From the desk of Thomas McCurdy: Washington has a track record of working to criminalize discrimination in public spaces. Since the early 1900s, the state has been developing legislation prohibiting discrimination on a number of bases – the list of which continues to grow to this very day. In 1957, the Washington legislature enacted the Washington Law Against Discrimination (WLAD) which made discrimination based on race, creed, color, or national origin in a place of public accommodation an actionable offense. In 1973, the legislature added an express provision to the statutory scheme which allowed for a private right of action for violations of the WLAD. Since then, the WLAD has been frequently applied to prevent injustices and discrimination, and in the following case, the Washington Supreme Court seized the opportunity to further broaden its scope.
Case Pointer: In this case, the Washington Supreme Court responded to two certified questions received from the U.S. District Court for the Western District of Washington. Specifically, the District Court asked for guidance on the effect and meaning of the WLAD in connection with an underlying case involving the sexual misconduct committed by Gary Shafer, a school bus driver for the Olympia School District, against at least two minors during the course of his employment. The questions certified to the Washington Supreme Court were:
Naturally, the Supreme Court answered yes to each question, thereby increasing the reach of the WLAD and the liability able to be imposed against school districts for the actions of their employees thereunder.
W.H. v. Olympia Sch. Dist., 2020 Wash. LEXIS 339 (June 18, 2020).
This case is the result of a series of events which many have undoubtedly seen circulating in and around news media outlets in the Olympia, Washington area. Gary Shafer, a school bus driver for the Olympia School District, was convicted of molesting a number of minors during the course of his employment. Shafer was sentenced to more than fourteen years in prison, but the tsunamis created by his misconduct did not disappear from society as quickly as he did. Indeed, civil litigation against the Olympia School District itself persisted, as parents of the minor victims alleged that the District concealed information relating to Shafer’s misconduct. As part of that litigation, occurring in federal court due to the presence of an enforcement of rights created by federal statute, the District Court certified two questions to the Washington Supreme Court in an attempt to determine the scope of the WLAD with regard to the type of liability it imposes on the School District as well as the conduct included in its definition (and specifically whether or not Shafer’s conduct fell within it).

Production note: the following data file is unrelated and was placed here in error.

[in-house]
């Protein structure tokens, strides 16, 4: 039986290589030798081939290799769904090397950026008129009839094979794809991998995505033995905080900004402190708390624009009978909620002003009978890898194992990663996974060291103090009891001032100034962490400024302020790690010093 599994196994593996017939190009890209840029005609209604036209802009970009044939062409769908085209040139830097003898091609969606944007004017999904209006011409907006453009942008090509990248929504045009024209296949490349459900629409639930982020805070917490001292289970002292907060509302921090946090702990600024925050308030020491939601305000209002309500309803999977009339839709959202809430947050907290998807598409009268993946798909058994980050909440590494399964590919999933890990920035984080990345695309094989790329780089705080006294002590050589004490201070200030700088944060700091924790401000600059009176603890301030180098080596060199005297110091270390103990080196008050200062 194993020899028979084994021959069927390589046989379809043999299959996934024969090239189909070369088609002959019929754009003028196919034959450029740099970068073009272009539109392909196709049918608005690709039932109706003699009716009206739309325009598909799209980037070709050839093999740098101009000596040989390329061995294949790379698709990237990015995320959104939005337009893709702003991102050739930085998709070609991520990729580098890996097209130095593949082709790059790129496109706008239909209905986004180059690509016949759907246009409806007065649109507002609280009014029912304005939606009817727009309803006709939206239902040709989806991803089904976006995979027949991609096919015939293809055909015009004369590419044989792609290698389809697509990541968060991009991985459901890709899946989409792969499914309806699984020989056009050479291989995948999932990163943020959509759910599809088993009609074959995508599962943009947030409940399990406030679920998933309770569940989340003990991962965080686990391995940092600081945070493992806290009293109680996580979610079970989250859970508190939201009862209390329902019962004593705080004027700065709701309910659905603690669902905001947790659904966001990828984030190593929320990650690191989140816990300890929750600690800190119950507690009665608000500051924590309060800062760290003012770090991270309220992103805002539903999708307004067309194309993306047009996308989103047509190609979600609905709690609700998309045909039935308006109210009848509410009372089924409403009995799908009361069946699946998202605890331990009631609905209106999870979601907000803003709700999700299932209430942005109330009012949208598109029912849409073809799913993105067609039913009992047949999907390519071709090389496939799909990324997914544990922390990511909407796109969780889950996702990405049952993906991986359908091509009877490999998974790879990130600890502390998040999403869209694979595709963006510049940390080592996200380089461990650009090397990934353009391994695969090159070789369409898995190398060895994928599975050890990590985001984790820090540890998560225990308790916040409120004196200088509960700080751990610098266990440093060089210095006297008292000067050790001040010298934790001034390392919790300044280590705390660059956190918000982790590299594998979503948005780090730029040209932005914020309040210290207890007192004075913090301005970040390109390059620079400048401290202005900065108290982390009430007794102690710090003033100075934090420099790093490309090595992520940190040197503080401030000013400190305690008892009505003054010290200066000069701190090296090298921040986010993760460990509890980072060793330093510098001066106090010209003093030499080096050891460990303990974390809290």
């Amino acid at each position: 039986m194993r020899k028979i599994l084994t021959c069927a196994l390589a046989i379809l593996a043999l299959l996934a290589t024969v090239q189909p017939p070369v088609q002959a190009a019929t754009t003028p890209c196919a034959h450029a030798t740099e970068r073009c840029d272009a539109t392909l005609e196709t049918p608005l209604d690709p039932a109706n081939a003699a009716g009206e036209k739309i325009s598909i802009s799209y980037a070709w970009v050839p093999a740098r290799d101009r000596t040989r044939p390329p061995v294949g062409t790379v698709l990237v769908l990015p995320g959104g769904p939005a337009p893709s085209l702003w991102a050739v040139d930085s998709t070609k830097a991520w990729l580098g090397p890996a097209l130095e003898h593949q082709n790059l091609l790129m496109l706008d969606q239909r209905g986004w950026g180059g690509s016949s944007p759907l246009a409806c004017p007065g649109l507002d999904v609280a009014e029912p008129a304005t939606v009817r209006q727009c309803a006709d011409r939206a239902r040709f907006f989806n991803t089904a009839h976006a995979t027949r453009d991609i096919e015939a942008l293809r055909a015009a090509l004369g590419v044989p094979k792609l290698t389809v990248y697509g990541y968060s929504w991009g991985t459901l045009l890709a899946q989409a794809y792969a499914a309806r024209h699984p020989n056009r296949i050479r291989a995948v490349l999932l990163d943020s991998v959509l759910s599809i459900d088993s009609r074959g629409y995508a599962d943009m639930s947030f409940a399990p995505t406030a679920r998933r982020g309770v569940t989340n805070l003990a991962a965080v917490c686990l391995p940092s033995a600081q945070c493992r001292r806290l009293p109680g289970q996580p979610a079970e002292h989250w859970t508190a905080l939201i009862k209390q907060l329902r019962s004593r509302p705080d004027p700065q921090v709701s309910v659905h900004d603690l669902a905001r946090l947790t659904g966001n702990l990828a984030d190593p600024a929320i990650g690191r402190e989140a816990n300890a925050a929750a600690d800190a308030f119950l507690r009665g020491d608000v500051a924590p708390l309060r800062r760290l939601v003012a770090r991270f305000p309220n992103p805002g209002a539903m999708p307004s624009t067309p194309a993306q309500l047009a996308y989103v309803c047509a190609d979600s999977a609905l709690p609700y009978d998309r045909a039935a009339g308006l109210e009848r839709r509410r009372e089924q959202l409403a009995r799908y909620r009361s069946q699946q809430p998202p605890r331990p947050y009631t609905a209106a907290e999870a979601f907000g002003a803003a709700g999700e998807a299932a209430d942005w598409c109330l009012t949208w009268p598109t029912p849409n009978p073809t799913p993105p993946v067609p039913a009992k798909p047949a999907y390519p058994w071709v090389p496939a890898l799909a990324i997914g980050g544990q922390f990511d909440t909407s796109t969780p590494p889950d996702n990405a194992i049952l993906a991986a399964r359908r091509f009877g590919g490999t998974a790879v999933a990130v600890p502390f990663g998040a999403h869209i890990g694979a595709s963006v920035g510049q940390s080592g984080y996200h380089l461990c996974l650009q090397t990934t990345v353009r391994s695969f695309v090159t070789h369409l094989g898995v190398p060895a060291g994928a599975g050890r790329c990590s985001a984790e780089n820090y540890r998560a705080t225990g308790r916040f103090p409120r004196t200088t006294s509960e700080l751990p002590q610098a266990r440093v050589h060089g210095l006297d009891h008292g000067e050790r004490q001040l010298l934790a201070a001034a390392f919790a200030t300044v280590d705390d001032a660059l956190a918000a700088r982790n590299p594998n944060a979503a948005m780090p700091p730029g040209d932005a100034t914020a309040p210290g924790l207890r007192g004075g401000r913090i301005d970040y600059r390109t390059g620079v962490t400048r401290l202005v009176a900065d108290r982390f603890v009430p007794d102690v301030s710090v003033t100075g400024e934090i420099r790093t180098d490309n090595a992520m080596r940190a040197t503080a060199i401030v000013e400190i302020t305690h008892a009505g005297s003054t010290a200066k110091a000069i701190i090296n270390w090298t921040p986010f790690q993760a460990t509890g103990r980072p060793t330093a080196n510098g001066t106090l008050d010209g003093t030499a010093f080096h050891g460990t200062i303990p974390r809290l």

As to the first question – whether a school district can be subject to strict liability for discrimination by its employees who violate the WLAD, the Court said “yes.” In so holding, the Court relied heavily on its previous holding in the case of Floeting v. Group Health Cooperative, 192 Wn.2d 848 (2019) wherein it concluded that employers are indeed strictly liable for the conduct of their employees pursuant to RCW 49.60.215 (“Unfair practices of [public places]”). The Court stated that the inquiry as to an employer’s liability for their employee’s actions under RCW 49.60.215 is not like a typical negligence claim where foreseeability is a required element. The WLAD imposes liability for discriminatory acts “regardless of the culpability of the actor.” In other words, employers are directly liable regardless of whether they were themselves at fault.